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  1. JDK
  2. JDK-7043414

incompatible types error with generic static factory method

    Details

    • Type: Bug
    • Status: Closed
    • Priority: P4
    • Resolution: Duplicate
    • Affects Version/s: 6u25
    • Fix Version/s: None
    • Component/s: tools
    • Labels:
    • Subcomponent:
    • CPU:
      x86
    • OS:
      windows_xp

      Description

      FULL PRODUCT VERSION :
      java version "1.6.0_25"
      Java(TM) SE Runtime Environment (build 1.6.0_25-b06)
      Java HotSpot(TM) Client VM (build 20.0-b11, mixed mode, sharing)

      ADDITIONAL OS VERSION INFORMATION :
      Microsoft Windows XP [Version 5.1.2600]

      A DESCRIPTION OF THE PROBLEM :
      Using a static factory method of a class with a constrained type parameter gives a compiler error: incompatible types.

      The class compiles without error when using jdk7 preview or ecj.



      STEPS TO FOLLOW TO REPRODUCE THE PROBLEM :
      Compile the class listed under source code:

      javac Foo.java


      EXPECTED VERSUS ACTUAL BEHAVIOR :
      EXPECTED -
      The class should compile without errors.
      ACTUAL -
      The compiler reports a type error.

      ERROR MESSAGES/STACK TRACES THAT OCCUR :
      Foo.java:8: incompatible types; no instance(s) of type variable(s) T exist so that Foo<T> conforms to Foo<java.lang.Integer>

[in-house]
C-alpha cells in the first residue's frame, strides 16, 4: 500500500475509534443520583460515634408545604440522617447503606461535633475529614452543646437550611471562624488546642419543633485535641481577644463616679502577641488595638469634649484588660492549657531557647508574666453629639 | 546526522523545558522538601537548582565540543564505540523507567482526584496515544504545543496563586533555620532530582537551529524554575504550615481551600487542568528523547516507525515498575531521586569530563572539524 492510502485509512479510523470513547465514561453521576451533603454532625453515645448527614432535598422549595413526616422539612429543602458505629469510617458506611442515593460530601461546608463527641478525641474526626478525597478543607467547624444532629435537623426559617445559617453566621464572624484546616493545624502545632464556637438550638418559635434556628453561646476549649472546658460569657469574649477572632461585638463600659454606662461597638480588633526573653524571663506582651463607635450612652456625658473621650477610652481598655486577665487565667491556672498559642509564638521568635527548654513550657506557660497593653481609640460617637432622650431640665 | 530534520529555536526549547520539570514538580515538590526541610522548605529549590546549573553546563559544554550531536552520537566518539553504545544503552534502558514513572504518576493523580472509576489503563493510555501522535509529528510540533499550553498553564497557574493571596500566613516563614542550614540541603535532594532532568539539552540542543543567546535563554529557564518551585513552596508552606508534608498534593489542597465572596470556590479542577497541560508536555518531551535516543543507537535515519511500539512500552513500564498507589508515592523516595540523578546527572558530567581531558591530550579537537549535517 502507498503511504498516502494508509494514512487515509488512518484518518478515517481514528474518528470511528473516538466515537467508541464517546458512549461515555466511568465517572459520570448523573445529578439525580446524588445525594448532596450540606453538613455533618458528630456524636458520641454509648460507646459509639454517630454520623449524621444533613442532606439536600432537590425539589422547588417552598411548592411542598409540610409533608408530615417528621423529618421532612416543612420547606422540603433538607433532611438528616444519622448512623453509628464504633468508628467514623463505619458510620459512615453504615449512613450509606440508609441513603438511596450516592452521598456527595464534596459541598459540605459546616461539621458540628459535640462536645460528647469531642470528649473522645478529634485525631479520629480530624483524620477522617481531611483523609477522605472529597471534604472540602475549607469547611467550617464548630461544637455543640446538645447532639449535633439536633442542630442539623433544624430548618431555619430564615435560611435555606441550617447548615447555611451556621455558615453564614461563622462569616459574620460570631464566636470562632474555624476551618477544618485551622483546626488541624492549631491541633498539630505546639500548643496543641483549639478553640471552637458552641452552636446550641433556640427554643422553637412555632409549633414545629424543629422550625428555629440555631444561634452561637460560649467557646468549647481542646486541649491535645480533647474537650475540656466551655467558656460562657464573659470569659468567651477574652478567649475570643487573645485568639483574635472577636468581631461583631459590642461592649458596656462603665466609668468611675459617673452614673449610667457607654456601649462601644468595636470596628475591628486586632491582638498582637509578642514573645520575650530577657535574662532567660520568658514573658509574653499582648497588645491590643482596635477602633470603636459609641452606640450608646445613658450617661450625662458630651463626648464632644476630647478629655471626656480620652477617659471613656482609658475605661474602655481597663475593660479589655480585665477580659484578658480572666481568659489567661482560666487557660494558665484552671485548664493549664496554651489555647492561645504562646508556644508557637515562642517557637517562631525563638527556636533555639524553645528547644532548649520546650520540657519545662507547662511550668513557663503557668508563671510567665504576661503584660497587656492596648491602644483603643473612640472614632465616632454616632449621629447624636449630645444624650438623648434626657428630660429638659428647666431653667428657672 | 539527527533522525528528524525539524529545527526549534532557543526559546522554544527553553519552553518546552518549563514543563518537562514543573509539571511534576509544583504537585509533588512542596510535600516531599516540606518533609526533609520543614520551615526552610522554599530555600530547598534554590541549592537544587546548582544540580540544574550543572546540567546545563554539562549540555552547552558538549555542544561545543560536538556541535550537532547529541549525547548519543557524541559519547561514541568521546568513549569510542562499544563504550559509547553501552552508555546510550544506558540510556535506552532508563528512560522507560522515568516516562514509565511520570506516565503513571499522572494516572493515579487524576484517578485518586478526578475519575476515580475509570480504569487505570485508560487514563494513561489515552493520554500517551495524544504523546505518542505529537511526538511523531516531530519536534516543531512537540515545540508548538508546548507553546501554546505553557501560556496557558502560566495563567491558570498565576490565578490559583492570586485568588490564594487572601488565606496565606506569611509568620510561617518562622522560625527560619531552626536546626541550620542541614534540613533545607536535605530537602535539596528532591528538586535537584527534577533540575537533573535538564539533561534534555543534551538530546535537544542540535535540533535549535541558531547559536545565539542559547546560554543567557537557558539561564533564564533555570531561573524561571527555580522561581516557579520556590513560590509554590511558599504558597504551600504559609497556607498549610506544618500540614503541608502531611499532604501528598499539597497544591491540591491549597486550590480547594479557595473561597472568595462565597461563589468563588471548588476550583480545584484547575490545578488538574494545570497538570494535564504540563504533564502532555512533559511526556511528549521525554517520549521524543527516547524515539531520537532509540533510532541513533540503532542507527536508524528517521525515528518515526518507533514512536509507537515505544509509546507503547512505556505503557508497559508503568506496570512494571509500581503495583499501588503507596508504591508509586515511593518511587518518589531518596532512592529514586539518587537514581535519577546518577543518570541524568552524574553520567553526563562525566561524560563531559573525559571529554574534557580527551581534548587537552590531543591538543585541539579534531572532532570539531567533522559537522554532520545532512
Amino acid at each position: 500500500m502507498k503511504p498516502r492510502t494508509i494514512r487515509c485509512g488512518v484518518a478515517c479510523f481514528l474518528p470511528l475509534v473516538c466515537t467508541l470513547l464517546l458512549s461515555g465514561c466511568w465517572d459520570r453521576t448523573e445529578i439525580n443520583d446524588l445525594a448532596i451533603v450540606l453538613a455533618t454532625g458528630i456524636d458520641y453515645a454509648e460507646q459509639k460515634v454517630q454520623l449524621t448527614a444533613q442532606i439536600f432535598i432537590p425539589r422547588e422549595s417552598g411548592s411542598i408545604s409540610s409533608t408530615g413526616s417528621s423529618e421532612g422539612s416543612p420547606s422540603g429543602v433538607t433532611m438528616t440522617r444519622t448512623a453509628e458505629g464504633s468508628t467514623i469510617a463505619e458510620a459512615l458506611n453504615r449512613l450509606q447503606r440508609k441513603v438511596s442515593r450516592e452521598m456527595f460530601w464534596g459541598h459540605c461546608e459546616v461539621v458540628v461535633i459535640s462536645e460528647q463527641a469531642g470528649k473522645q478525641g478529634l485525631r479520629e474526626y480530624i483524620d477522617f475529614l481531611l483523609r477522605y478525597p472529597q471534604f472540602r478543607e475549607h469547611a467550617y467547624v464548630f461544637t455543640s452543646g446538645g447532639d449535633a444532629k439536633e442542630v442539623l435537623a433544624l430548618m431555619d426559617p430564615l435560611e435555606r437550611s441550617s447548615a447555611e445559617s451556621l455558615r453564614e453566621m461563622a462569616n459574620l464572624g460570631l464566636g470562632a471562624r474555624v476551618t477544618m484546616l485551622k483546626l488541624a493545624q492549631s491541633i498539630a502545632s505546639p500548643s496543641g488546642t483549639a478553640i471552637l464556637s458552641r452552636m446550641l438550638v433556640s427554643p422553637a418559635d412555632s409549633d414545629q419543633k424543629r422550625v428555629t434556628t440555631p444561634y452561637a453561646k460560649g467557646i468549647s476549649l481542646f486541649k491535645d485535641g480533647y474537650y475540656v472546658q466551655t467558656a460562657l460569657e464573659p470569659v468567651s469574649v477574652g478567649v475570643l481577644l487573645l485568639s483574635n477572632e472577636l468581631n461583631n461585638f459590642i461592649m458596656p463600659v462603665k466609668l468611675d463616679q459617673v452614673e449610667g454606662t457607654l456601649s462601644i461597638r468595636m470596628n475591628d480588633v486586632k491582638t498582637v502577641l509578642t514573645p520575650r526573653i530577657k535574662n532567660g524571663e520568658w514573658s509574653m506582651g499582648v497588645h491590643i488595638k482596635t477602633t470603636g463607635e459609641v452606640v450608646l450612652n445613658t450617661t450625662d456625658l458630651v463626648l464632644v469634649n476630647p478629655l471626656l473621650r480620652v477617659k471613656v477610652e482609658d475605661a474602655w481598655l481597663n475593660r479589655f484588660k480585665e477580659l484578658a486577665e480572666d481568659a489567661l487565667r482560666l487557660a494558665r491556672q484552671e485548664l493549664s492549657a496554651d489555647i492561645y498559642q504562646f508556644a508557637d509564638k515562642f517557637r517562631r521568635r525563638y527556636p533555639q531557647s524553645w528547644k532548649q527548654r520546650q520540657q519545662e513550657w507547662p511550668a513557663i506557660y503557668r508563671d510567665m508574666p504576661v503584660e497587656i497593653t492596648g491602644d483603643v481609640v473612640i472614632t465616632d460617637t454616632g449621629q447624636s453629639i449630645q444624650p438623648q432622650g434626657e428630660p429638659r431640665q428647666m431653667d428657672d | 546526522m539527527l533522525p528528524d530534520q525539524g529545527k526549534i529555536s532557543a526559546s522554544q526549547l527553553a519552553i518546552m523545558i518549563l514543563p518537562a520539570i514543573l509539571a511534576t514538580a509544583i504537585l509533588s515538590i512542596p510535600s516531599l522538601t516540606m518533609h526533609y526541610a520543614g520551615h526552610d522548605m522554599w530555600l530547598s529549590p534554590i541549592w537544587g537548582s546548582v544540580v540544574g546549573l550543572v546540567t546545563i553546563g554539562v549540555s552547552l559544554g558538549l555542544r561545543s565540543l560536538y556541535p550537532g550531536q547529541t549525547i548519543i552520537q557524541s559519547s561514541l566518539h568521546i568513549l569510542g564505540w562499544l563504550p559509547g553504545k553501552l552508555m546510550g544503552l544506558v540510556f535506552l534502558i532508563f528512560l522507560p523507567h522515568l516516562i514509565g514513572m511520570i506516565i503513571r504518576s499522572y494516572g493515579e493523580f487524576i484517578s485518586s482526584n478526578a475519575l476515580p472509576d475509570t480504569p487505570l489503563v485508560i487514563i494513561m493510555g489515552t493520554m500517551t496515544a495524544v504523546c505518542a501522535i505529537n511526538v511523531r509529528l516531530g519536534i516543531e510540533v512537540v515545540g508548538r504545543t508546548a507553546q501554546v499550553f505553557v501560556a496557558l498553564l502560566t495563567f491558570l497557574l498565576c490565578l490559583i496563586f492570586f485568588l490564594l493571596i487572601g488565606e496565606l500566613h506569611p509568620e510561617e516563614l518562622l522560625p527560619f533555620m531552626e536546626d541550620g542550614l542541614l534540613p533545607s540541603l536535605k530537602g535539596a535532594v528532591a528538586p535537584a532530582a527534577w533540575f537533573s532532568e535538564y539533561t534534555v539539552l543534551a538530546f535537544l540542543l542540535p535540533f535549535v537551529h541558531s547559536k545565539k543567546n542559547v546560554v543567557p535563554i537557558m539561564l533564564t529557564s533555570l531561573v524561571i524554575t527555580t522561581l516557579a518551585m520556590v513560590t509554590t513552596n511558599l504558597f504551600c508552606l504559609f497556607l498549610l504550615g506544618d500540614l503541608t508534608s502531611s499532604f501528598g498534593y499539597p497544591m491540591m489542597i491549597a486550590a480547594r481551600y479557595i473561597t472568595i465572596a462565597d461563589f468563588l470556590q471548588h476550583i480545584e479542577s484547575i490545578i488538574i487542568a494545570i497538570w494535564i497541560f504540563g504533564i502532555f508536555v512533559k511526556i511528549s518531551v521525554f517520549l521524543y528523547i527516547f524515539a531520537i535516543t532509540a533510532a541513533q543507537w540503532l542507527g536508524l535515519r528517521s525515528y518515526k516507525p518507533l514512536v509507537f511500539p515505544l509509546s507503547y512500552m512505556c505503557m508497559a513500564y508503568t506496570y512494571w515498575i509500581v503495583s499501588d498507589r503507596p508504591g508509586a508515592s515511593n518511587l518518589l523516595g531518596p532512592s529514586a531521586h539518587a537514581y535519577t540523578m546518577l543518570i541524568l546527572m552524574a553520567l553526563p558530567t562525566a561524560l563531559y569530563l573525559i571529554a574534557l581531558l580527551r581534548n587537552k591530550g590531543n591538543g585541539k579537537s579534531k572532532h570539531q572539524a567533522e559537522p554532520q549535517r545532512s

found : <T>Foo<T>
      required: Foo<java.lang.Integer>
              Foo<Integer> obj = emptyFoo();

      REPRODUCIBILITY :
      This bug can be reproduced always.

      ---------- BEGIN SOURCE ----------
      public class Foo<T extends Comparable<? super T>> {
          
          public static <T extends Comparable<? super T>> Foo<T> emptyFoo() {
              return new Foo<T>();
          }

          public static void testFact() {
              Foo<Integer> obj = emptyFoo();
          }
          
      }

      ---------- END SOURCE ----------

      CUSTOMER SUBMITTED WORKAROUND :
      Several:

      1. The factory method is only used to reduce repetition. Code works just fine if we construct the object directly:

       Foo<Integer> obj = new Foo<Integer>();

      2. Use jdk7. Not yet practical for a production release.

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              • Assignee:
                Unassigned
                Reporter:
                webbuggrp Webbug Group
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                • Created:
                  Updated:
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